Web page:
It should be every child's dream: with the sun blazing on a sweltering afternoon exams are off, lessons have been cancelled and school's out for the summer -- and possibly the rest of the year.

But the opposite is true for Ebola-hit Liberia's children, so bored after months of school closures that they actually visit their teacherless classrooms every day to meet friends.

It is midday in Buchanan, a port of 35,000 people 110 kilometres (70 miles) southeast of the capital Monrovia, and Prince David is waking from a nap on the veranda outside his empty classroom.

"I have nothing to do so I came here to wait for some friends. Every morning my mother gives me jobs to do at home and when I get through I come onto campus to meet friends so we can (chat)," he says.

"That's how we kill the time."

The 13-year-old and his friends probably felt a pang of excitement when the government, hit by the worst Ebola epidemic on record, shut Bassa High and every other school in the country in June.

Now, says the sixth grader, it's all just getting a little bit boring.

"Really, I am tired sitting here every day while students in other parts of the world are going to school," he tells AFP.

"I think this is not fair to us. In school they tell us that every child has the right to learn but we are not learning."

Schools across Liberia were given hope on Thursday when the three-month state-of-emergency which closed their classrooms was lifted, but there was no word on when pupils would be allowed back to lessons.

Classrooms will reopen "at the time that will be decided by the progress that we make in this fight", President Ellen Johnson Sirleaf said, with local authorities consulted and pupils enlisted in cleaning up neglected premises.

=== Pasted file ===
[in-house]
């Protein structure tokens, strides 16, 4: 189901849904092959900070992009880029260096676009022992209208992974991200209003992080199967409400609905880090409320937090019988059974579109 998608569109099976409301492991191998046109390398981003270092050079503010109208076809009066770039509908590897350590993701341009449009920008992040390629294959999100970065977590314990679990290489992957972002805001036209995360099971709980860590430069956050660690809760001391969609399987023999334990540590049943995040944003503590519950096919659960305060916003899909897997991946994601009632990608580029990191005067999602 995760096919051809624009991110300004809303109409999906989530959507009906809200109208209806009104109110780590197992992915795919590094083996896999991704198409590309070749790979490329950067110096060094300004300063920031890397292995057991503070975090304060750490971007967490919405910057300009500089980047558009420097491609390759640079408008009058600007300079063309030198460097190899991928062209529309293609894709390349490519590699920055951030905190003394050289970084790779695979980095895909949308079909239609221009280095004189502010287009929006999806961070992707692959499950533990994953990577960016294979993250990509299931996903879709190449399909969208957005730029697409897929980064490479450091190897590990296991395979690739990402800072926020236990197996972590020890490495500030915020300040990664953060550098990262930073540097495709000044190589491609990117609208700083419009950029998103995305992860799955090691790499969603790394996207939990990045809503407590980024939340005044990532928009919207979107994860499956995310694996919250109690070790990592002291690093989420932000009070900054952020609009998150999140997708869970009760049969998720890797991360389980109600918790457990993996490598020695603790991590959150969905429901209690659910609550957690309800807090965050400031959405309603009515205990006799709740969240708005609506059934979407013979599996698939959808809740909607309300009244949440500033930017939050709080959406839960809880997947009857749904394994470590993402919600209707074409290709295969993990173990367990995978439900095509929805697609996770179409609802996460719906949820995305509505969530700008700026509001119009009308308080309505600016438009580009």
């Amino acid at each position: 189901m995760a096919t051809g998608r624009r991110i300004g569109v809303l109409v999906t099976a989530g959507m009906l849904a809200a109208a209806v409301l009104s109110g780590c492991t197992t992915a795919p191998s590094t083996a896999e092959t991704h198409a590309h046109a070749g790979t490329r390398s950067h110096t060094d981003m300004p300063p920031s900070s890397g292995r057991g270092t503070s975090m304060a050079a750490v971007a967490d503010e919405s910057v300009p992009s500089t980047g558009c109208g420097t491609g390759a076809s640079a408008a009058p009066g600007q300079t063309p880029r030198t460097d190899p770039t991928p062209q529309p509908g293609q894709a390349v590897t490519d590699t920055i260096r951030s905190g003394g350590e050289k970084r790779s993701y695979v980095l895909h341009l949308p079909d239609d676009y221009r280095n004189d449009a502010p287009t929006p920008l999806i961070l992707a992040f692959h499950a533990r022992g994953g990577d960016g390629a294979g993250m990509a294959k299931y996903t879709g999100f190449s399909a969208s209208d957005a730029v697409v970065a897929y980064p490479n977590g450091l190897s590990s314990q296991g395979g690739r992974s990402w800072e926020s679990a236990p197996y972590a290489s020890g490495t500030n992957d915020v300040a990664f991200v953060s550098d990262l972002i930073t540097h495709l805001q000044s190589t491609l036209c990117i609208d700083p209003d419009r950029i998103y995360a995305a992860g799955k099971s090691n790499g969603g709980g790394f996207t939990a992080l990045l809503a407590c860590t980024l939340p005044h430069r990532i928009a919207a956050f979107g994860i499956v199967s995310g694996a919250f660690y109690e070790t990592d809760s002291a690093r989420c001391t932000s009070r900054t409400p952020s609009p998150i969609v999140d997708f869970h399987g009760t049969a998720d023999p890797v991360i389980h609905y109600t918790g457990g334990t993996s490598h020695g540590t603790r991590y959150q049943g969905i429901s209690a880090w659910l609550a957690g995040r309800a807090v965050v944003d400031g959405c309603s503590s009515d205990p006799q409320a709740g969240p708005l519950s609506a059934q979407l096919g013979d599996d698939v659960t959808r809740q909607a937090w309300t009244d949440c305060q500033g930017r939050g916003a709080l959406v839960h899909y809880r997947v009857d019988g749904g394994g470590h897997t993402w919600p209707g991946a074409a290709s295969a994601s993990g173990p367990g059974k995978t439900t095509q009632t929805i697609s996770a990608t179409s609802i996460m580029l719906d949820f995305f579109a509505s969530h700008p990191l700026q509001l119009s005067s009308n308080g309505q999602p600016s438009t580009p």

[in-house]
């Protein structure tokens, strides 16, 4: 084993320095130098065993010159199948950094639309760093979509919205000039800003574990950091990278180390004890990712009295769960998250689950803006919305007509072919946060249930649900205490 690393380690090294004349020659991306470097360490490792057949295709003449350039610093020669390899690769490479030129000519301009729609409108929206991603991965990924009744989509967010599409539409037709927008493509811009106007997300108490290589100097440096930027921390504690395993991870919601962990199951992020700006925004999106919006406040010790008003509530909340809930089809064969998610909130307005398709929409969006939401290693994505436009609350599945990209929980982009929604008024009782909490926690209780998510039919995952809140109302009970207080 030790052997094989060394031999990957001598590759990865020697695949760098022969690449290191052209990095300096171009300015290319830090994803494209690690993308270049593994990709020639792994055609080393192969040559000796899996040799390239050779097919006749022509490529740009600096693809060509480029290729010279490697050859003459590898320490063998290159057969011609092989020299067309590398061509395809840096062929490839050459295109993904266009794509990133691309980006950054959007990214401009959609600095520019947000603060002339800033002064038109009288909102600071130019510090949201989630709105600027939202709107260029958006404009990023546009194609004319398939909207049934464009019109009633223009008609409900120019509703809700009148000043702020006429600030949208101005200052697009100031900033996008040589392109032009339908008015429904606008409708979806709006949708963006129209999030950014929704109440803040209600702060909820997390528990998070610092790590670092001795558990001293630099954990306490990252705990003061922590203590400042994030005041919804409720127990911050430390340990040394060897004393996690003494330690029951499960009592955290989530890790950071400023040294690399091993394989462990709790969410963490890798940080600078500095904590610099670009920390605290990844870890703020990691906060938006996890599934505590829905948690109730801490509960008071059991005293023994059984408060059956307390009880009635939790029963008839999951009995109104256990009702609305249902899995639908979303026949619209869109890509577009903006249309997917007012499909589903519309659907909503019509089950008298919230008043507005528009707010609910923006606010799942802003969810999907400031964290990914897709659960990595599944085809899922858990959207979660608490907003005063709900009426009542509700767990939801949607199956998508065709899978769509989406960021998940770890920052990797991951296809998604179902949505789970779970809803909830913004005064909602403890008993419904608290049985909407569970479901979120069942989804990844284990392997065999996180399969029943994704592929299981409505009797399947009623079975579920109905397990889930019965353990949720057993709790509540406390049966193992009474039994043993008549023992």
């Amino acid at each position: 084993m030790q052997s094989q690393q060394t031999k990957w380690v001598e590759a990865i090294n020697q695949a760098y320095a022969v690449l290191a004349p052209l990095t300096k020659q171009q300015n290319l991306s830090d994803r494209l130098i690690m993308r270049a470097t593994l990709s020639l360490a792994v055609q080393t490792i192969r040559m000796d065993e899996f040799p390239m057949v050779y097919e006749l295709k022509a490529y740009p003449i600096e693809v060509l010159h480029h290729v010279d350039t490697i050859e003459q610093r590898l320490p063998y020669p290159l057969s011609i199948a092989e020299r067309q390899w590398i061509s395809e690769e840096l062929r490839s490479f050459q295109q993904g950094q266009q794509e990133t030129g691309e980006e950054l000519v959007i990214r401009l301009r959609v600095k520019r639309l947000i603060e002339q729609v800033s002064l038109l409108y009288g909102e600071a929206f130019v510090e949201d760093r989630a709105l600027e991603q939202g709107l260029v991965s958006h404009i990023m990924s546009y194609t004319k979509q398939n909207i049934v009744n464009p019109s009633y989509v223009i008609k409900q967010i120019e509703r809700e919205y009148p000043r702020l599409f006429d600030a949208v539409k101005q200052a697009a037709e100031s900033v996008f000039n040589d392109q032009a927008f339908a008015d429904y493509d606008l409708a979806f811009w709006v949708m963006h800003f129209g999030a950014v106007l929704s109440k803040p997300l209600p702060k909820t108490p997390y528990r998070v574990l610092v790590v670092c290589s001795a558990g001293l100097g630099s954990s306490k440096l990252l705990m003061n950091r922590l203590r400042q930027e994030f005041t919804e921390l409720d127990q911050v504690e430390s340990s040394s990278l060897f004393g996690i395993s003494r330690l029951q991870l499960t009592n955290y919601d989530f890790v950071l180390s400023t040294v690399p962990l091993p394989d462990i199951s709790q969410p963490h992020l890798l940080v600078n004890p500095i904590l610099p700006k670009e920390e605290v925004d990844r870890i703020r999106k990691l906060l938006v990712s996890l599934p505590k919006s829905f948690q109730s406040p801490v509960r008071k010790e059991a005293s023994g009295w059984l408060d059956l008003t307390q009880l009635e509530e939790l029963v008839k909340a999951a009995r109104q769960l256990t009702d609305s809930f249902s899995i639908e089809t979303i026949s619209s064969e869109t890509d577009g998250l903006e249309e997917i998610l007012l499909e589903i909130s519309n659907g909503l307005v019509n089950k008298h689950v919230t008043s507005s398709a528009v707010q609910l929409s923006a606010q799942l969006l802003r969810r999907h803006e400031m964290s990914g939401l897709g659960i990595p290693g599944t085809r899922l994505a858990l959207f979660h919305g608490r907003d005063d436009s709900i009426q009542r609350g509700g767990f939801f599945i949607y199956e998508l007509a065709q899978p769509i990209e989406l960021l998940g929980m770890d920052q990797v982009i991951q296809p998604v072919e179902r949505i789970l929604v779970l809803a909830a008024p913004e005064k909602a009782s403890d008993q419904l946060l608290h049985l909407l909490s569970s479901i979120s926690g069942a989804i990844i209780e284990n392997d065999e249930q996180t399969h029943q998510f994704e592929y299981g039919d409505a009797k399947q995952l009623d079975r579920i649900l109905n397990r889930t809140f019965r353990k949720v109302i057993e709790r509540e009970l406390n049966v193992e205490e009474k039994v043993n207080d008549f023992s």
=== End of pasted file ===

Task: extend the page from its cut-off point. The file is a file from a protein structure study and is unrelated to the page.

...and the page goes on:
Liberia is estimated to have at least 1.5 million school aged children.

- Praying Ebola leaves -

It's not just school that was cancelled under the state of emergency -- the government outlawed almost all non-essential public gathering, and Buchanan has hardly been a playground recently.

"I am not blaming the government but it is not just fair. We cannot go to school, we cannot play football, no sports, nothing. It is not fair," a glum Prince notes.

Exactly which restrictions, if any, are lifted remains to be seen, but for now teenagers wander the streets looking for anything to do in lieu of any announcement of a relaxation in the regulations.

Prince's classmates Hawa Sherrif, 12, and Musu David, 14, sell oranges nearby -- partly because they need the money, they say, but also just to get out of the house.

"We can't just be sitting home every day doing nothing. When we sell oranges, whatever we realise will help our parents pay our school fees when school opens," says Hawa.

Prince's mother, Anita, tries to occupy her son with chores but it is never long before he is finished and heading out the door.

"Let us just pray that Ebola leaves Liberia soon, otherwise we will lose our kids to the street," she says.

Named after Thomas Buchanan, the first governor of Liberia and a cousin of United States president James Buchanan, Liberia's second city is dotted with beaches and lagoons.

It is the port for a 250 kilometre railway that brings iron ore from the northeastern mines of Nimba County by ArcelorMittal, the world's largest steel producer.

Before Ebola, the streets thronged with nightlife and the constant rattle of brashly-painted vehicles arriving for business or pleasure from Monrovia.

- Forgotten school work -

Today the clubs and bars are nearly all shut, and while the port remains open and commercial activity still goes on during the day, the streets empty as a night time curfew kicks in.

Children meander aimlessly in small groups, avoiding physical contact and no longer greeting friends with the familiar Liberian handshake, with its characteristic finger snap.

Bassa High is the largest secondary school in Buchanan, with more than 1,000 students.

"The situation we find ourselves in now is disheartening. The government has closed schools down to avoid the spread of the virus. This has so many negative consequences on our school age children," says the principal, Vee Moillaoh Sherrif.

The new academic year should have started on September 1 and Sherrif says he too has no idea when classes will resume.

So he goes to his school every day and tries to impress upon the children loitering outside that they should be using this time to revise the lessons of last term he fears many have long forgotten.

"What we do now is that we keep talking to our students who come around to find out when we will open," he says.

"We tell them that though it is true that we fight Ebola, they should not forget to be going over their lessons when they have the chance."